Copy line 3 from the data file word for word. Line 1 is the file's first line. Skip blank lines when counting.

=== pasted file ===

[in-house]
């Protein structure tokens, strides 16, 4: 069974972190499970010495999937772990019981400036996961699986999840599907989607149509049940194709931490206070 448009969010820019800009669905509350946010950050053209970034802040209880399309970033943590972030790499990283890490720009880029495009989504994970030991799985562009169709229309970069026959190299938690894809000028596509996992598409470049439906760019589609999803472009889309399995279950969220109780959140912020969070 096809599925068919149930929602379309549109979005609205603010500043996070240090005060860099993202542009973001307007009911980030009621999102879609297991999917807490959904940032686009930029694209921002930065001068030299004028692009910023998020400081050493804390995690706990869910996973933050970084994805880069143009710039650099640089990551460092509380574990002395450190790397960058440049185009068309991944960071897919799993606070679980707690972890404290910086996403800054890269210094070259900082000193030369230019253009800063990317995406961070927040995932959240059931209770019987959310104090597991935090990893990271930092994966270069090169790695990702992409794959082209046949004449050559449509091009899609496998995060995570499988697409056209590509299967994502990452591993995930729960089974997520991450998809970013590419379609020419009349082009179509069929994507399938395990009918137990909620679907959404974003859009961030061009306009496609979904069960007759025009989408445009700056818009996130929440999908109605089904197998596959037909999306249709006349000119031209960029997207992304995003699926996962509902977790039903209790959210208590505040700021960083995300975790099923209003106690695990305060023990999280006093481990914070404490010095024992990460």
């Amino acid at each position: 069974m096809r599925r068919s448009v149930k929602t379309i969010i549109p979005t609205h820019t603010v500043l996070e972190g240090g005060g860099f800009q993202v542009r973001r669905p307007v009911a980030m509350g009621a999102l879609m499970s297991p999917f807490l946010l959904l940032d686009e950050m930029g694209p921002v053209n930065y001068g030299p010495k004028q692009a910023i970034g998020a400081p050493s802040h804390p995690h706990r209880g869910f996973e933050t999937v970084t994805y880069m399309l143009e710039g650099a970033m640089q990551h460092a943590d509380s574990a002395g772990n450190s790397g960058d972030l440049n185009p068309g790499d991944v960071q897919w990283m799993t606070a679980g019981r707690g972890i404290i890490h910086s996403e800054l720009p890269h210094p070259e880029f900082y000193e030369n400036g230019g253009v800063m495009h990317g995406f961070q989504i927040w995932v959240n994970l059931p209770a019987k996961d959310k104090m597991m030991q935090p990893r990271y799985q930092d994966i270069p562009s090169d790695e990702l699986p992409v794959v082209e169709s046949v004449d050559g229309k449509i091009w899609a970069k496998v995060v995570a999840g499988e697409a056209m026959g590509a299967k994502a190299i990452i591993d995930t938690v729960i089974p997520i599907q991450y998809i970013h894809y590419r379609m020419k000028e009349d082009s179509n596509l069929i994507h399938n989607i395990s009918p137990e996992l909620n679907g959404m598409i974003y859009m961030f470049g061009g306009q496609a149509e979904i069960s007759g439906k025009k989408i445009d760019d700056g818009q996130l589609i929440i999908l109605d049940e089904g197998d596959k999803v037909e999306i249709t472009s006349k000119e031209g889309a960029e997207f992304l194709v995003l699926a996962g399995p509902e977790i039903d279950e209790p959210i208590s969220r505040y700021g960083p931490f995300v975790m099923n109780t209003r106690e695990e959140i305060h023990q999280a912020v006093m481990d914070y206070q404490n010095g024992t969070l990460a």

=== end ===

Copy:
């Amino acid at each position: 069974m096809r599925r068919s448009v149930k929602t379309i969010i549109p979005t609205h820019t603010v500043l996070e972190g240090g005060g860099f800009q993202v542009r973001r669905p307007v009911a980030m509350g009621a999102l879609m499970s297991p999917f807490l946010l959904l940032d686009e950050m930029g694209p921002v053209n930065y001068g030299p010495k004028q692009a910023i970034g998020a400081p050493s802040h804390p995690h706990r209880g869910f996973e933050t999937v970084t994805y880069m399309l143009e710039g650099a970033m640089q990551h460092a943590d509380s574990a002395g772990n450190s790397g960058d972030l440049n185009p068309g790499d991944v960071q897919w990283m799993t606070a679980g019981r707690g972890i404290i890490h910086s996403e800054l720009p890269h210094p070259e880029f900082y000193e030369n400036g230019g253009v800063m495009h990317g995406f961070q989504i927040w995932v959240n994970l059931p209770a019987k996961d959310k104090m597991m030991q935090p990893r990271y799985q930092d994966i270069p562009s090169d790695e990702l699986p992409v794959v082209e169709s046949v004449d050559g229309k449509i091009w899609a970069k496998v995060v995570a999840g499988e697409a056209m026959g590509a299967k994502a190299i990452i591993d995930t938690v729960i089974p997520i599907q991450y998809i970013h894809y590419r379609m020419k000028e009349d082009s179509n596509l069929i994507h399938n989607i395990s009918p137990e996992l909620n679907g959404m598409i974003y859009m961030f470049g061009g306009q496609a149509e979904i069960s007759g439906k025009k989408i445009d760019d700056g818009q996130l589609i929440i999908l109605d049940e089904g197998d596959k999803v037909e999306i249709t472009s006349k000119e031209g889309a960029e997207f992304l194709v995003l699926a996962g399995p509902e977790i039903d279950e209790p959210i208590s969220r505040y700021g960083p931490f995300v975790m099923n109780t209003r106690e695990e959140i305060h023990q999280a912020v006093m481990d914070y206070q404490n010095g024992t969070l990460a």